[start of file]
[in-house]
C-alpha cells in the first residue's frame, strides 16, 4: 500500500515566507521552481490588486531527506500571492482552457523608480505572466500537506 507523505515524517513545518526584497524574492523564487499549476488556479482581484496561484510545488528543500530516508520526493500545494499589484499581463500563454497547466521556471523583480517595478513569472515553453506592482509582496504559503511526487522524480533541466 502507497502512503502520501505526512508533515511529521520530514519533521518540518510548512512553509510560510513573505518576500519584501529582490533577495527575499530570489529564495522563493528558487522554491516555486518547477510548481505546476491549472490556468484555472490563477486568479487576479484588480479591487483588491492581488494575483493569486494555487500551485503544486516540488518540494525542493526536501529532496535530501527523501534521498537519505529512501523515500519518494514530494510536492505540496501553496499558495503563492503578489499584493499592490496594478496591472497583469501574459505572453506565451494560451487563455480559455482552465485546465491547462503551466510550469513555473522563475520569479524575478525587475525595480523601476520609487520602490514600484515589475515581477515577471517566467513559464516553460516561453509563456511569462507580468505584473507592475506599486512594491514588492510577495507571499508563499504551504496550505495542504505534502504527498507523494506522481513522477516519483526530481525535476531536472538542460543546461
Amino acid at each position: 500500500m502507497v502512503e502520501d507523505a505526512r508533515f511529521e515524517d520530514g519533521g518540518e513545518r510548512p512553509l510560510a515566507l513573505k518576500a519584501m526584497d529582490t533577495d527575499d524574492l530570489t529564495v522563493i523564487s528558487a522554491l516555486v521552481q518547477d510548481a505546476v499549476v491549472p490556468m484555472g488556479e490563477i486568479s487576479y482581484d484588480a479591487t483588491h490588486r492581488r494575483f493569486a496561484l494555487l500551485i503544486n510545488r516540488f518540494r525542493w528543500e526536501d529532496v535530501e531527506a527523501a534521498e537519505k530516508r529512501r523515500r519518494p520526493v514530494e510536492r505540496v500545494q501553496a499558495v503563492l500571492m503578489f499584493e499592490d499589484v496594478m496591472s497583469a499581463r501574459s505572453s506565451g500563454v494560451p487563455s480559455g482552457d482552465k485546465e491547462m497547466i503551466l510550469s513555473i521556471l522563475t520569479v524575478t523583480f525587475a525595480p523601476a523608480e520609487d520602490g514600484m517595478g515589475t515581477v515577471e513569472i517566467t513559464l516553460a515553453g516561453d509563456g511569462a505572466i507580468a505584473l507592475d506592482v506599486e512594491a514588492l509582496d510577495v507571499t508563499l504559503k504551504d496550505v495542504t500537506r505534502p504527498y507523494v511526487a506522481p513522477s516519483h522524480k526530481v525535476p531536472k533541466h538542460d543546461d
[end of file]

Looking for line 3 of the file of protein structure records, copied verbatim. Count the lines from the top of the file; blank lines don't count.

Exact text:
Amino acid at each position: 500500500m502507497v502512503e502520501d507523505a505526512r508533515f511529521e515524517d520530514g519533521g518540518e513545518r510548512p512553509l510560510a515566507l513573505k518576500a519584501m526584497d529582490t533577495d527575499d524574492l530570489t529564495v522563493i523564487s528558487a522554491l516555486v521552481q518547477d510548481a505546476v499549476v491549472p490556468m484555472g488556479e490563477i486568479s487576479y482581484d484588480a479591487t483588491h490588486r492581488r494575483f493569486a496561484l494555487l500551485i503544486n510545488r516540488f518540494r525542493w528543500e526536501d529532496v535530501e531527506a527523501a534521498e537519505k530516508r529512501r523515500r519518494p520526493v514530494e510536492r505540496v500545494q501553496a499558495v503563492l500571492m503578489f499584493e499592490d499589484v496594478m496591472s497583469a499581463r501574459s505572453s506565451g500563454v494560451p487563455s480559455g482552457d482552465k485546465e491547462m497547466i503551466l510550469s513555473i521556471l522563475t520569479v524575478t523583480f525587475a525595480p523601476a523608480e520609487d520602490g514600484m517595478g515589475t515581477v515577471e513569472i517566467t513559464l516553460a515553453g516561453d509563456g511569462a505572466i507580468a505584473l507592475d506592482v506599486e512594491a514588492l509582496d510577495v507571499t508563499l504559503k504551504d496550505v495542504t500537506r505534502p504527498y507523494v511526487a506522481p513522477s516519483h522524480k526530481v525535476p531536472k533541466h538542460d543546461d